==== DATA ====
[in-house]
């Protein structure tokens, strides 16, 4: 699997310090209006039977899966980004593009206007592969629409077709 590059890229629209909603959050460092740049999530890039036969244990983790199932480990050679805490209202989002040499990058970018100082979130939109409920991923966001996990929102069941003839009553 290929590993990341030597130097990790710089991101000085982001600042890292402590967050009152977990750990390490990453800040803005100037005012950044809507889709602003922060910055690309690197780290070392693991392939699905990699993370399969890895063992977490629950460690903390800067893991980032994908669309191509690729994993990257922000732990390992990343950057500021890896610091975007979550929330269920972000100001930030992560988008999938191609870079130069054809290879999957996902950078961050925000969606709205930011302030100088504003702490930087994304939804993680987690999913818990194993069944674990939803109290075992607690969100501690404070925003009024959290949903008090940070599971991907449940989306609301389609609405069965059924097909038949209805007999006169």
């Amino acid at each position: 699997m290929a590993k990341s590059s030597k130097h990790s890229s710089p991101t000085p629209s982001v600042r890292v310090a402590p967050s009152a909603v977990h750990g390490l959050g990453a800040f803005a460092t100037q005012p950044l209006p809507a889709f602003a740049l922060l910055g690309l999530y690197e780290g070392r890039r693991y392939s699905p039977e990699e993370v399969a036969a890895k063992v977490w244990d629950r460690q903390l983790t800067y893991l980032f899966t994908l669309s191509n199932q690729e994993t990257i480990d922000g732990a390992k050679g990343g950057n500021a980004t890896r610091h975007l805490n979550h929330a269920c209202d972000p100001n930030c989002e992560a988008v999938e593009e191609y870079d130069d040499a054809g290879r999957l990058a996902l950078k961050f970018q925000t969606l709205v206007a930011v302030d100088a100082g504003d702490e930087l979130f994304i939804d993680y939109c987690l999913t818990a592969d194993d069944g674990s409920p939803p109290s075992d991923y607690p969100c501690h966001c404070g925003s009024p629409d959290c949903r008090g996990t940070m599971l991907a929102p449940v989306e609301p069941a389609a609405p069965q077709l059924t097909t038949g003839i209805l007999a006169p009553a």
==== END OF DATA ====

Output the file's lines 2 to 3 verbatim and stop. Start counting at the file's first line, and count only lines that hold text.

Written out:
């Protein structure tokens, strides 16, 4: 699997310090209006039977899966980004593009206007592969629409077709 590059890229629209909603959050460092740049999530890039036969244990983790199932480990050679805490209202989002040499990058970018100082979130939109409920991923966001996990929102069941003839009553 290929590993990341030597130097990790710089991101000085982001600042890292402590967050009152977990750990390490990453800040803005100037005012950044809507889709602003922060910055690309690197780290070392693991392939699905990699993370399969890895063992977490629950460690903390800067893991980032994908669309191509690729994993990257922000732990390992990343950057500021890896610091975007979550929330269920972000100001930030992560988008999938191609870079130069054809290879999957996902950078961050925000969606709205930011302030100088504003702490930087994304939804993680987690999913818990194993069944674990939803109290075992607690969100501690404070925003009024959290949903008090940070599971991907449940989306609301389609609405069965059924097909038949209805007999006169």
């Amino acid at each position: 699997m290929a590993k990341s590059s030597k130097h990790s890229s710089p991101t000085p629209s982001v600042r890292v310090a402590p967050s009152a909603v977990h750990g390490l959050g990453a800040f803005a460092t100037q005012p950044l209006p809507a889709f602003a740049l922060l910055g690309l999530y690197e780290g070392r890039r693991y392939s699905p039977e990699e993370v399969a036969a890895k063992v977490w244990d629950r460690q903390l983790t800067y893991l980032f899966t994908l669309s191509n199932q690729e994993t990257i480990d922000g732990a390992k050679g990343g950057n500021a980004t890896r610091h975007l805490n979550h929330a269920c209202d972000p100001n930030c989002e992560a988008v999938e593009e191609y870079d130069d040499a054809g290879r999957l990058a996902l950078k961050f970018q925000t969606l709205v206007a930011v302030d100088a100082g504003d702490e930087l979130f994304i939804d993680y939109c987690l999913t818990a592969d194993d069944g674990s409920p939803p109290s075992d991923y607690p969100c501690h966001c404070g925003s009024p629409d959290c949903r008090g996990t940070m599971l991907a929102p449940v989306e609301p069941a389609a609405p069965q077709l059924t097909t038949g003839i209805l007999a006169p009553a």